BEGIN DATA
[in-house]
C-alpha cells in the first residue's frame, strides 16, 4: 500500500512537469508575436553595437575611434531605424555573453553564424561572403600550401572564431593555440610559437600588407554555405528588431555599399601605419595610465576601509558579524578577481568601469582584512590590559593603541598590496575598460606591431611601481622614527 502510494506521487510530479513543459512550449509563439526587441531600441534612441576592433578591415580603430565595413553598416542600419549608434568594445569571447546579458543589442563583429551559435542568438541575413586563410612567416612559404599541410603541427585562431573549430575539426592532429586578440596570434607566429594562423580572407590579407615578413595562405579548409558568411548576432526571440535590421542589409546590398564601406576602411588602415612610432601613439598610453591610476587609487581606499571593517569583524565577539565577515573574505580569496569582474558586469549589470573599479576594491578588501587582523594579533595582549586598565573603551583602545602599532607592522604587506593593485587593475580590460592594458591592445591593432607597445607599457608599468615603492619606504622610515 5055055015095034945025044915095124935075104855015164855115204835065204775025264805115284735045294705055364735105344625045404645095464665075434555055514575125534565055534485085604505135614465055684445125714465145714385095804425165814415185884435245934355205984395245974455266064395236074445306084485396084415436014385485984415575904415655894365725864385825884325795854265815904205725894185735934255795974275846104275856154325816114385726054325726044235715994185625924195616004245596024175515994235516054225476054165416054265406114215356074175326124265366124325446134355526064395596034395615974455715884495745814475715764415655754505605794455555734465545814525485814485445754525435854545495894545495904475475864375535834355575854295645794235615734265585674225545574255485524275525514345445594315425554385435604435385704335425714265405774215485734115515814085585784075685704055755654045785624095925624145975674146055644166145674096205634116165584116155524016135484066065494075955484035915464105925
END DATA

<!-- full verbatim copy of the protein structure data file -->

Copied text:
[in-house]
C-alpha cells in the first residue's frame, strides 16, 4: 500500500512537469508575436553595437575611434531605424555573453553564424561572403600550401572564431593555440610559437600588407554555405528588431555599399601605419595610465576601509558579524578577481568601469582584512590590559593603541598590496575598460606591431611601481622614527 502510494506521487510530479513543459512550449509563439526587441531600441534612441576592433578591415580603430565595413553598416542600419549608434568594445569571447546579458543589442563583429551559435542568438541575413586563410612567416612559404599541410603541427585562431573549430575539426592532429586578440596570434607566429594562423580572407590579407615578413595562405579548409558568411548576432526571440535590421542589409546590398564601406576602411588602415612610432601613439598610453591610476587609487581606499571593517569583524565577539565577515573574505580569496569582474558586469549589470573599479576594491578588501587582523594579533595582549586598565573603551583602545602599532607592522604587506593593485587593475580590460592594458591592445591593432607597445607599457608599468615603492619606504622610515 5055055015095034945025044915095124935075104855015164855115204835065204775025264805115284735045294705055364735105344625045404645095464665075434555055514575125534565055534485085604505135614465055684445125714465145714385095804425165814415185884435245934355205984395245974455266064395236074445306084485396084415436014385485984415575904415655894365725864385825884325795854265815904205725894185735934255795974275846104275856154325816114385726054325726044235715994185625924195616004245596024175515994235516054225476054165416054265406114215356074175326124265366124325446134355526064395596034395615974455715884495745814475715764415655754505605794455555734465545814525485814485445754525435854545495894545495904475475864375535834355575854295645794235615734265585674225545574255485524275525514345445594315425554385435604435385704335425714265405774215485734115515814085585784075685704055755654045785624095925624145975674146055644166145674096205634116165584116155524016135484066065494075955484035915464105925